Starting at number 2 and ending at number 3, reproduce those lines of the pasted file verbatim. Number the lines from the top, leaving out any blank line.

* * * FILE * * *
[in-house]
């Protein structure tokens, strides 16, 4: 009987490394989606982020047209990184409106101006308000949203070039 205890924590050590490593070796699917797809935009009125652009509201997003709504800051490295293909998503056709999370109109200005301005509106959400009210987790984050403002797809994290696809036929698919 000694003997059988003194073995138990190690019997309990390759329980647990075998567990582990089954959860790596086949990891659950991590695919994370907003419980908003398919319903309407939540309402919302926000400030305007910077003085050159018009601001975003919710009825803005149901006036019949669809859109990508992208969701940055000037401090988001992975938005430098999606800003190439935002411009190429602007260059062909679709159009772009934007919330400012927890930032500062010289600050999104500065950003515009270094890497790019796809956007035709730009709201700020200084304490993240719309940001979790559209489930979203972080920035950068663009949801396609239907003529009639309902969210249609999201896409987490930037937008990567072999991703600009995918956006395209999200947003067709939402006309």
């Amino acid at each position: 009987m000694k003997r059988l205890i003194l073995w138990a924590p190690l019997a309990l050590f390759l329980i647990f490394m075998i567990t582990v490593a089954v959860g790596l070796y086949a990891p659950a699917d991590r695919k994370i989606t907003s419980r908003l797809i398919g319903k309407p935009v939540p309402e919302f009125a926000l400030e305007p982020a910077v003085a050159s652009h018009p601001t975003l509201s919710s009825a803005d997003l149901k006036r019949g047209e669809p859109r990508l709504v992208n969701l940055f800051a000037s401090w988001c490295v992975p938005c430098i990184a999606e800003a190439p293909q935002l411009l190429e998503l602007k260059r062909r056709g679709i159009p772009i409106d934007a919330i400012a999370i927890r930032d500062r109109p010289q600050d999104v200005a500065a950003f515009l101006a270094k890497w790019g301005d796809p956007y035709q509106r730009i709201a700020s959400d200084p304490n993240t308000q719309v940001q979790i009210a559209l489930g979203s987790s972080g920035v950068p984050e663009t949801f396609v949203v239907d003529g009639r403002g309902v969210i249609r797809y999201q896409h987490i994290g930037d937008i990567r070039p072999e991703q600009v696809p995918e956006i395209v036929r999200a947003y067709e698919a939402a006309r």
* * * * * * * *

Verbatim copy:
């Protein structure tokens, strides 16, 4: 009987490394989606982020047209990184409106101006308000949203070039 205890924590050590490593070796699917797809935009009125652009509201997003709504800051490295293909998503056709999370109109200005301005509106959400009210987790984050403002797809994290696809036929698919 000694003997059988003194073995138990190690019997309990390759329980647990075998567990582990089954959860790596086949990891659950991590695919994370907003419980908003398919319903309407939540309402919302926000400030305007910077003085050159018009601001975003919710009825803005149901006036019949669809859109990508992208969701940055000037401090988001992975938005430098999606800003190439935002411009190429602007260059062909679709159009772009934007919330400012927890930032500062010289600050999104500065950003515009270094890497790019796809956007035709730009709201700020200084304490993240719309940001979790559209489930979203972080920035950068663009949801396609239907003529009639309902969210249609999201896409987490930037937008990567072999991703600009995918956006395209999200947003067709939402006309």
């Amino acid at each position: 009987m000694k003997r059988l205890i003194l073995w138990a924590p190690l019997a309990l050590f390759l329980i647990f490394m075998i567990t582990v490593a089954v959860g790596l070796y086949a990891p659950a699917d991590r695919k994370i989606t907003s419980r908003l797809i398919g319903k309407p935009v939540p309402e919302f009125a926000l400030e305007p982020a910077v003085a050159s652009h018009p601001t975003l509201s919710s009825a803005d997003l149901k006036r019949g047209e669809p859109r990508l709504v992208n969701l940055f800051a000037s401090w988001c490295v992975p938005c430098i990184a999606e800003a190439p293909q935002l411009l190429e998503l602007k260059r062909r056709g679709i159009p772009i409106d934007a919330i400012a999370i927890r930032d500062r109109p010289q600050d999104v200005a500065a950003f515009l101006a270094k890497w790019g301005d796809p956007y035709q509106r730009i709201a700020s959400d200084p304490n993240t308000q719309v940001q979790i009210a559209l489930g979203s987790s972080g920035v950068p984050e663009t949801f396609v949203v239907d003529g009639r403002g309902v969210i249609r797809y999201q896409h987490i994290g930037d937008i990567r070039p072999e991703q600009v696809p995918e956006i395209v036929r999200a947003y067709e698919a939402a006309r």